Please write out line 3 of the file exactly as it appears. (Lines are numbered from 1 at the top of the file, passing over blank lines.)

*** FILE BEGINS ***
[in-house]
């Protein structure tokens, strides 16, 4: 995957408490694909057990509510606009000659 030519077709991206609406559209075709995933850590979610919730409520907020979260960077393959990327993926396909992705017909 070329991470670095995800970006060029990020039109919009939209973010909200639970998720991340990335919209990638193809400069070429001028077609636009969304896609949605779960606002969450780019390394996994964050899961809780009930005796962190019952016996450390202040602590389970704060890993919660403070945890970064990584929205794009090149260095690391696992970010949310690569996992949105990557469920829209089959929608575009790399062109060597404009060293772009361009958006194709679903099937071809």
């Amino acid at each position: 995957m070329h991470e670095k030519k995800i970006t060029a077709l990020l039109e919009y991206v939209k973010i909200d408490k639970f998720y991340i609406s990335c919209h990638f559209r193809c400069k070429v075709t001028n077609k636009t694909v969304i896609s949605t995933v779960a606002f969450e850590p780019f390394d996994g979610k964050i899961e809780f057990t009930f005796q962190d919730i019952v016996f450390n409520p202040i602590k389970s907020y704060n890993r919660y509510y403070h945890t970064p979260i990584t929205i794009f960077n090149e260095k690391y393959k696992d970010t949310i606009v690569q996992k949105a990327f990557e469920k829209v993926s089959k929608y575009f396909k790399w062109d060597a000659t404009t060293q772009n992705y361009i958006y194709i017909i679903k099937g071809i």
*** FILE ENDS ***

């Amino acid at each position: 995957m070329h991470e670095k030519k995800i970006t060029a077709l990020l039109e919009y991206v939209k973010i909200d408490k639970f998720y991340i609406s990335c919209h990638f559209r193809c400069k070429v075709t001028n077609k636009t694909v969304i896609s949605t995933v779960a606002f969450e850590p780019f390394d996994g979610k964050i899961e809780f057990t009930f005796q962190d919730i019952v016996f450390n409520p202040i602590k389970s907020y704060n890993r919660y509510y403070h945890t970064p979260i990584t929205i794009f960077n090149e260095k690391y393959k696992d970010t949310i606009v690569q996992k949105a990327f990557e469920k829209v993926s089959k929608y575009f396909k790399w062109d060597a000659t404009t060293q772009n992705y361009i958006y194709i017909i679903k099937g071809i």